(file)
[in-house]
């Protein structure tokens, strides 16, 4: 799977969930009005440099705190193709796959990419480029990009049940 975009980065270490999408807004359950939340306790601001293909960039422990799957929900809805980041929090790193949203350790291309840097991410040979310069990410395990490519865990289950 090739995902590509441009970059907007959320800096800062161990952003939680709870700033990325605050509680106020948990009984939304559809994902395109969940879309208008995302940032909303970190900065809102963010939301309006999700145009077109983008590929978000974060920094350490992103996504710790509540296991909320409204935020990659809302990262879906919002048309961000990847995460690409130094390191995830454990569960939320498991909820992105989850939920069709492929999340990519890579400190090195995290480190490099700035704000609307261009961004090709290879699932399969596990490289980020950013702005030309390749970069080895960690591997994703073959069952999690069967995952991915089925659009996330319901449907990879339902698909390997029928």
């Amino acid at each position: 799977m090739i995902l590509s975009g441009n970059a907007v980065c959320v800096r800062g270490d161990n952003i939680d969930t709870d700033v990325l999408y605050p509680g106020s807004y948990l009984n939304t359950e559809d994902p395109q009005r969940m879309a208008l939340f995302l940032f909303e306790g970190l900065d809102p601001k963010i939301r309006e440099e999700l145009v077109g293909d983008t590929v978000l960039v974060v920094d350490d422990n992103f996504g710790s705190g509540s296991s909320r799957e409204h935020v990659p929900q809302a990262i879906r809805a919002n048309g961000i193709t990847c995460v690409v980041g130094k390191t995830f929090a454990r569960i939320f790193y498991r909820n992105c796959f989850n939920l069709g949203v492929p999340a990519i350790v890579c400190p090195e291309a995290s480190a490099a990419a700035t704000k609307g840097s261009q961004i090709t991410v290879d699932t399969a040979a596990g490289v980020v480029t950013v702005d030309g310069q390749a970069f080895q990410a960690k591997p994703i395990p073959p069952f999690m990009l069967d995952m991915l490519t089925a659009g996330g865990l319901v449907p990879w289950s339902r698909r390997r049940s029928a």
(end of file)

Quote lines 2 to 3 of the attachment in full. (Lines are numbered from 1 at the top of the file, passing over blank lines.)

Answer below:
């Protein structure tokens, strides 16, 4: 799977969930009005440099705190193709796959990419480029990009049940 975009980065270490999408807004359950939340306790601001293909960039422990799957929900809805980041929090790193949203350790291309840097991410040979310069990410395990490519865990289950 090739995902590509441009970059907007959320800096800062161990952003939680709870700033990325605050509680106020948990009984939304559809994902395109969940879309208008995302940032909303970190900065809102963010939301309006999700145009077109983008590929978000974060920094350490992103996504710790509540296991909320409204935020990659809302990262879906919002048309961000990847995460690409130094390191995830454990569960939320498991909820992105989850939920069709492929999340990519890579400190090195995290480190490099700035704000609307261009961004090709290879699932399969596990490289980020950013702005030309390749970069080895960690591997994703073959069952999690069967995952991915089925659009996330319901449907990879339902698909390997029928």
């Amino acid at each position: 799977m090739i995902l590509s975009g441009n970059a907007v980065c959320v800096r800062g270490d161990n952003i939680d969930t709870d700033v990325l999408y605050p509680g106020s807004y948990l009984n939304t359950e559809d994902p395109q009005r969940m879309a208008l939340f995302l940032f909303e306790g970190l900065d809102p601001k963010i939301r309006e440099e999700l145009v077109g293909d983008t590929v978000l960039v974060v920094d350490d422990n992103f996504g710790s705190g509540s296991s909320r799957e409204h935020v990659p929900q809302a990262i879906r809805a919002n048309g961000i193709t990847c995460v690409v980041g130094k390191t995830f929090a454990r569960i939320f790193y498991r909820n992105c796959f989850n939920l069709g949203v492929p999340a990519i350790v890579c400190p090195e291309a995290s480190a490099a990419a700035t704000k609307g840097s261009q961004i090709t991410v290879d699932t399969a040979a596990g490289v980020v480029t950013v702005d030309g310069q390749a970069f080895q990410a960690k591997p994703i395990p073959p069952f999690m990009l069967d995952m991915l490519t089925a659009g996330g865990l319901v449907p990879w289950s339902r698909r390997r049940s029928a």